Data from: Escape from predators and genetic variance in birds
Cite this dataset
Jiang, Yiting; Møller, Anders Pape (2017). Data from: Escape from predators and genetic variance in birds [Dataset]. Dryad. https://doi.org/10.5061/dryad.p5h31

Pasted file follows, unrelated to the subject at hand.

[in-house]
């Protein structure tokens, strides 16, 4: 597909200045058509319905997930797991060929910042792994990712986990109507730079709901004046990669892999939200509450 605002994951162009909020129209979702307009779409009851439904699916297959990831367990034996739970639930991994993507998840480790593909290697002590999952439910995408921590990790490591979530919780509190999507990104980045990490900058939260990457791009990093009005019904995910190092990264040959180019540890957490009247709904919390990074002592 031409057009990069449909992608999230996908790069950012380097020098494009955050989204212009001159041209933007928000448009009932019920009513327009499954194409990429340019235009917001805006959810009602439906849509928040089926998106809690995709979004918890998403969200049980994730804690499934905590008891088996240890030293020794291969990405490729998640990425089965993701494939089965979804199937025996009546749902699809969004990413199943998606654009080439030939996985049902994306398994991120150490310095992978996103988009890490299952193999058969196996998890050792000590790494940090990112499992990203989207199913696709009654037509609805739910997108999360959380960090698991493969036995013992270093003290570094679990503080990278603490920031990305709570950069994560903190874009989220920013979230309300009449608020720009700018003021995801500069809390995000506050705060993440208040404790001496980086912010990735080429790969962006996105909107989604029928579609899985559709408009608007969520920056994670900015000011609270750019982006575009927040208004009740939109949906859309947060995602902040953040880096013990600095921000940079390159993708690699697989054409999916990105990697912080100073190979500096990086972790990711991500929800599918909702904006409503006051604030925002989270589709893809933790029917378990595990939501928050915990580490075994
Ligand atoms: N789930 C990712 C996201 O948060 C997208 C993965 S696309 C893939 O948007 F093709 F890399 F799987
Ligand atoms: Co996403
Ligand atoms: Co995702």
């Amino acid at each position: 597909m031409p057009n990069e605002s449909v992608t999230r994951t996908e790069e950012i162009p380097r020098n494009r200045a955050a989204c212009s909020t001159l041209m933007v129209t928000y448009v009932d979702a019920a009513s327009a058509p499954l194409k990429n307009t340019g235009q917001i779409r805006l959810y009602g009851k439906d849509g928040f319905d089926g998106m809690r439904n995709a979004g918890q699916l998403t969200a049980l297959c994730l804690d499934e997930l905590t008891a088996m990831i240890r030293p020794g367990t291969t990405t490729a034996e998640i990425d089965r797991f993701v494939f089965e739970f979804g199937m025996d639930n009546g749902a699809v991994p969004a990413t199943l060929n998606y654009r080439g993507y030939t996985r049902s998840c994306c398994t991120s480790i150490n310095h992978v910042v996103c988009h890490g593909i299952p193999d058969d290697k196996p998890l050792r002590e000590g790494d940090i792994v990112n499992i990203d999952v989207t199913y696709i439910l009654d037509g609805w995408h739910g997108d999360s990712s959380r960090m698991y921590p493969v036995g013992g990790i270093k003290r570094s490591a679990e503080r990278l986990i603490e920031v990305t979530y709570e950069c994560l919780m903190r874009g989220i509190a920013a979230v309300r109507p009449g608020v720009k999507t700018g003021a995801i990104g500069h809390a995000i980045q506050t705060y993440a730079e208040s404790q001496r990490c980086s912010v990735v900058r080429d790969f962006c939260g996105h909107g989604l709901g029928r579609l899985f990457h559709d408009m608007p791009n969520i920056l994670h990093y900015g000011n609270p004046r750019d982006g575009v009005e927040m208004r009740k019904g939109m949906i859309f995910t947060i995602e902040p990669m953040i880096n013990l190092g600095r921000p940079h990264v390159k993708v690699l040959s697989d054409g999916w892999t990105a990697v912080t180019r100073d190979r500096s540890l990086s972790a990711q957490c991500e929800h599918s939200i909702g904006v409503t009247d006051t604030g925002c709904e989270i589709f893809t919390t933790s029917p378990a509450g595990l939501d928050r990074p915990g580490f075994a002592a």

Predation is a common cause of death in numerous organisms, and a host of anti-predator defenses have evolved. Such defenses often have a genetic background as shown by significant heritability and micro-evolutionary responses towards weaker defenses in the absence of predators. Flight initiation distance (FID) is the distance at which an individual animal takes flight when approached by a human, and hence it reflects the life history compromise between risk of predation and the benefits of foraging. Here we analyzed FID in 128 species of birds in relation to three measures of genetic variation, band sharing coefficient for minisatellites, observed heterozygosity and inbreeding coefficient for microsatellites in order to test whether FID was positively correlated with genetic variation. We found consistently shorter FID for a given body size in the presence of high band sharing coefficients, low heterozygosity and high inbreeding coefficients in phylogenetic analyses after controlling statistically for potentially confounding variables. These findings imply that anti-predator behavior is related to genetic variance. We predict that many threatened species with low genetic variability will show reduced anti-predator behavior, and that subsequent predator-induced reductions in abundance may contribute to unfavorable population trends for such species.